How do you know it's really time to specialize?

  1. I've been a floor nurse since day one. I float throughout the hospital, and I like that I see everything and literally know EVERYONE! Lately, I get really excited to know that my assignment includes a patient on (in our SNF) or transitioning to hospice (but still on acute).

    Sometimes the down side of being a Goldilocks nurse (not too little experience/not too much experience) is having all these options available to you. So, my question is, how did you know that your specialty was THE ONE that you would do for the rest of your life?
  2. Visit dudette10 profile page

    About dudette10, MSN, RN

    Joined: Jan '10; Posts: 3,923; Likes: 11,212


  3. by   RunBabyRN
    I'm about to be a new grad RN, so my situation is different, but I've known for 10+ years what I wanted to do, and even going through my BSN program, there has been no change (except that I am open to other areas as well). Nursing is more a step stone toward my goal of being a CNM.
  4. by   OCRN3
    I think you know when you feel bored. That's when you need to turn up the notch to something else.
  5. by   inchii
    Of all the places the floated to, do you have a specific unit that you feel like you're very interested in?
  6. by   dudette10
    Quote from inchii
    Of all the places the floated to, do you have a specific unit that you feel like you're very interested in?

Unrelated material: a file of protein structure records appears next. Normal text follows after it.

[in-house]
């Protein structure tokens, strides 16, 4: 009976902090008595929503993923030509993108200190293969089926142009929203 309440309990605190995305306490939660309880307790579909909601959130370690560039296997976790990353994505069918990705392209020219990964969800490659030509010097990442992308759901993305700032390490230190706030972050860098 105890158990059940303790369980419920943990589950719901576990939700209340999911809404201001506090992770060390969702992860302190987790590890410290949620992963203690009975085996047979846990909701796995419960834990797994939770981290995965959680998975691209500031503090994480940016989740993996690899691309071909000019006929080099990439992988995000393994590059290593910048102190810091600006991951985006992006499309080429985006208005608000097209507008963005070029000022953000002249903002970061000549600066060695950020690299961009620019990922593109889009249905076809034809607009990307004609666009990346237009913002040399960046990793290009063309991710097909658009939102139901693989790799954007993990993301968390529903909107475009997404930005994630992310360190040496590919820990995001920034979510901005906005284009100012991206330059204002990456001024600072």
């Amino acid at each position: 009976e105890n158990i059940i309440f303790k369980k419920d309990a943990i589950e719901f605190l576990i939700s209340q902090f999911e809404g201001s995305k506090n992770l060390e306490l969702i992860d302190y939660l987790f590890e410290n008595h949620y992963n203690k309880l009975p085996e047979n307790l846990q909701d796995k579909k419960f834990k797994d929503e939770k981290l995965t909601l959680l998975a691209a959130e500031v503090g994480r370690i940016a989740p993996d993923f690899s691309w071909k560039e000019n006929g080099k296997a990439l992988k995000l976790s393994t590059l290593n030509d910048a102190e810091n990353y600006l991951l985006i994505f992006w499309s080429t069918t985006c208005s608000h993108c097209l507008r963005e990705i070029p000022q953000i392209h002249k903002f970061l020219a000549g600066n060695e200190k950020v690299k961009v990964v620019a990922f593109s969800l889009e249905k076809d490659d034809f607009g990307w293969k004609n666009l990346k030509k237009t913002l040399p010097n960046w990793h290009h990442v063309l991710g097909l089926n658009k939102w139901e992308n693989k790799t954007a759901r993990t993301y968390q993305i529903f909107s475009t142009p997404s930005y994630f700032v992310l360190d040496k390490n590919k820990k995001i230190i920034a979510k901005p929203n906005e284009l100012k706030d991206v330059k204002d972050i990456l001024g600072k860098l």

Not really. I know the units I do not prefer, though.
  7. by   HouTx
    YOU ARE A SPECIALIST!!!! Your ability to work in such a wide variety of areas is unique, and far less common than the ability to function in a single 'specialty' clinical area. But if you have a yen to really 'dig in' to a particular clinical area and focus on advancing your skills & knowledge in that area, I am absolutely confident that you would be able to do so.

    When you're driving home at the end of your shift and thinking over what you accomplished that day - what makes you smile? Head in that direction and you can't go wrong.
  8. by   nurseprnRN
    The answer to this reminds me of what a therapist said in response to the question, "How do I know it's ok to make love for the first time?" The answer is, "When you can't not do it anymore."

    You can pursue your specialty now if you want to. Start with going to continuing education offerings related to it (you can call local hospice providers to ask them-- they'll know) and making specific requests at assignment time to cover hospice patients. Consider taking a hospice volunteer's orientation course-- they all have them-- and make it known that this is where you'd like to be when they have an opening for a nurse. When the hospice RN shows up on your floor, take your coffee or lunch break with her.
  9. by   dudette10
    Lots of things to think about and plan for. Thanks for taking the time to reply!
  10. by   classicdame
    don't think of it as the rest of your life. Think of growing professionally. Growth may lead to all sorts of experiences. As they say, why not go out on a limb? Isn't that where the fruit it?
  11. by   Katie71275
    I knew when I started nursing school what I wanted to specialize in. And frankly, I do not care for medsurg and knew that I did not want to work in medsurg unless I absolutely had to. I went straight to L&D from nursing school and am so happy I did. I also knew I was interested in eventually being a CNM and knew that I would want L&D experience and being a second career student, I wanted to get into my speciality earlier in my career rather than later.